“Armor” by Julia Cannell


 

I walk by in a world seeped

with raw noises that drip onto me

like packets of tea when I lift them out of a cup,

and when I draw the curtains

no one can see me.

The curtains muffle the sound, hiding me

with experience taught by a child’s lifetime

of slinking around corners

so the ever present yelling was never set in my direction.

 

When I was little I used to hide

in the curtains of my house. Long curtains

that hung all the way to the floor,

made of a rich suffocating brocade;

a dark pomegranate red.

Behind them

I could see only shadows and the deep color of the cloth

kept from fading by the second layer of cotton

hanging at my back.

They were thick and held still

by small weights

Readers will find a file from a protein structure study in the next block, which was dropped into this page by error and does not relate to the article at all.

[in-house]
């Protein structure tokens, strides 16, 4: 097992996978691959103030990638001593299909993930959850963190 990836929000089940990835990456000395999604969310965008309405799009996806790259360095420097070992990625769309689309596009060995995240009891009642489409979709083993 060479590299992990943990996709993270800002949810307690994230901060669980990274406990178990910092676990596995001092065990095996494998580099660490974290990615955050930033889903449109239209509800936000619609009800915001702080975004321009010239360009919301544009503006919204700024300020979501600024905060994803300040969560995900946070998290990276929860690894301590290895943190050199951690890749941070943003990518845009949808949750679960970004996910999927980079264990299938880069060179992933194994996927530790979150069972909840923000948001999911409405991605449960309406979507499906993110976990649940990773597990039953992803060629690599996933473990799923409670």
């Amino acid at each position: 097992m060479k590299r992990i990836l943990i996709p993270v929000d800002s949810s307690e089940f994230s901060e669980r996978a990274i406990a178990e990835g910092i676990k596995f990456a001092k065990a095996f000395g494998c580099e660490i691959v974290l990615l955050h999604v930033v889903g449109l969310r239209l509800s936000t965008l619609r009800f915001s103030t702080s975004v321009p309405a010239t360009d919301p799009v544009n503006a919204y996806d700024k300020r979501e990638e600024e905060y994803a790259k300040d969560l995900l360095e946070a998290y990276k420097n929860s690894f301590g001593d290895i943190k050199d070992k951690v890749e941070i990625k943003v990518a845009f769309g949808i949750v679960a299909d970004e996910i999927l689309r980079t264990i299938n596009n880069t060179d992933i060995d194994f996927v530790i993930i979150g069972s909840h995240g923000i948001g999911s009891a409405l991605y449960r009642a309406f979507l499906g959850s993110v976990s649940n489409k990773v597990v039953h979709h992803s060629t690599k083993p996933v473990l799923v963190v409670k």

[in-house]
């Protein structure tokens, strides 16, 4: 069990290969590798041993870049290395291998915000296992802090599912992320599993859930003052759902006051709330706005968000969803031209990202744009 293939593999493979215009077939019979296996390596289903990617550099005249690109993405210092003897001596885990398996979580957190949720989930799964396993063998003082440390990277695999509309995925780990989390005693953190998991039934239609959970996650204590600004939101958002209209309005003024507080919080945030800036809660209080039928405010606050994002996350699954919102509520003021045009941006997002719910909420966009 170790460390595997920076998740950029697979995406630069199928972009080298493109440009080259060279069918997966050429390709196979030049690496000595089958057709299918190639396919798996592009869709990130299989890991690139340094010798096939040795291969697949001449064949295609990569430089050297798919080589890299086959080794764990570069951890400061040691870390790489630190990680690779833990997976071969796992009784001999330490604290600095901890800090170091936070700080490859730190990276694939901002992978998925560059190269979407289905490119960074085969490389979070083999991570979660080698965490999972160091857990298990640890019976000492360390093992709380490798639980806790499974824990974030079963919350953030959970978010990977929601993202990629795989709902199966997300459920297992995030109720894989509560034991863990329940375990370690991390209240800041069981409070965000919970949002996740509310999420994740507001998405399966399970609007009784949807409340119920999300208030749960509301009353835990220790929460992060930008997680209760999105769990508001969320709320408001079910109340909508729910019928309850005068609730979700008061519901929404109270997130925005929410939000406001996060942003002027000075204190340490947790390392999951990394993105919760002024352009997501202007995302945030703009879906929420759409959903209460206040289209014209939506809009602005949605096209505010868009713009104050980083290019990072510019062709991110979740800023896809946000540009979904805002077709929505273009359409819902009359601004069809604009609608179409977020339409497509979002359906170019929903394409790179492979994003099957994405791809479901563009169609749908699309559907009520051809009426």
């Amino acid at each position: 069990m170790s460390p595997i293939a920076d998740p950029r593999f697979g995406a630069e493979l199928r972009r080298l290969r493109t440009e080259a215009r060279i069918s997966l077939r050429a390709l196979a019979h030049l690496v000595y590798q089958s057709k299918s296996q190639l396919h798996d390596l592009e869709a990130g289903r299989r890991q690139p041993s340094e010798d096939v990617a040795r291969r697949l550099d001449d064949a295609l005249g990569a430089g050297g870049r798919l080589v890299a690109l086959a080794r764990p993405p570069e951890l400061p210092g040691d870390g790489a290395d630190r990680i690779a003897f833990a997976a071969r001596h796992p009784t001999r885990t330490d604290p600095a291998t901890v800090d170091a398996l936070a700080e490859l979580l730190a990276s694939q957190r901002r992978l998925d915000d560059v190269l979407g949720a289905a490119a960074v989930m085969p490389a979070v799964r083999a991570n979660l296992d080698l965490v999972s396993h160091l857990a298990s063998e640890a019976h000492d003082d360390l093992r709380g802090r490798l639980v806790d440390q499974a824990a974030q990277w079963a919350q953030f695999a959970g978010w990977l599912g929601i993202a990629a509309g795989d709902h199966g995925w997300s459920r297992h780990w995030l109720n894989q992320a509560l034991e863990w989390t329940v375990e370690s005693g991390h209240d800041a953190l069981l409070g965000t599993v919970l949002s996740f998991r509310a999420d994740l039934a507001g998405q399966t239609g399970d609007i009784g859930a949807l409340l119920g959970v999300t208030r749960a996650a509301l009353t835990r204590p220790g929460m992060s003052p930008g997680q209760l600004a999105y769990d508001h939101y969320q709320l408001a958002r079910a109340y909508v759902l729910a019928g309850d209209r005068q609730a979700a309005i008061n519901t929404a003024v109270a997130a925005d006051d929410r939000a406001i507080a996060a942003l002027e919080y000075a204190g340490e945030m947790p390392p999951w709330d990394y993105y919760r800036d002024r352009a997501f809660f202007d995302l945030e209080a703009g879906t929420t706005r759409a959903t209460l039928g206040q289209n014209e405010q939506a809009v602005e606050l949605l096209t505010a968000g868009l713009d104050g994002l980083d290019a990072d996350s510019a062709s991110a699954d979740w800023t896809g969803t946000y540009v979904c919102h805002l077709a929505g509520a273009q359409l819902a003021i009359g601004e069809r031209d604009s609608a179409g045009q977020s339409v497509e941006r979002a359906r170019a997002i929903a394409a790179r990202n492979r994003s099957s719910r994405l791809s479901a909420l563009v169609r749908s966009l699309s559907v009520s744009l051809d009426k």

sewn into the bottom hem.

Their heaviness made the cloth press

into my face and at first they were

claustrophobic,

like the water of the lake

before I knew how to swim

and my cousin thought it would be funny

to push me off the raft,

but then the breaking noises would start

and a shriek

and after the silence I realized I was safe.

No one could see me,

no one could hear me,

and the cloth fell around me

like a shield.

 

I can still see them.

The curtains.

When the room is too loud or too full

I reach out for the drawstring

and pull,

the thick fabric falling closed around me.

Behind the wall of color I am protected

from the world

and people look through me like I’m not there

or only at the face that I painted on the cloth years ago.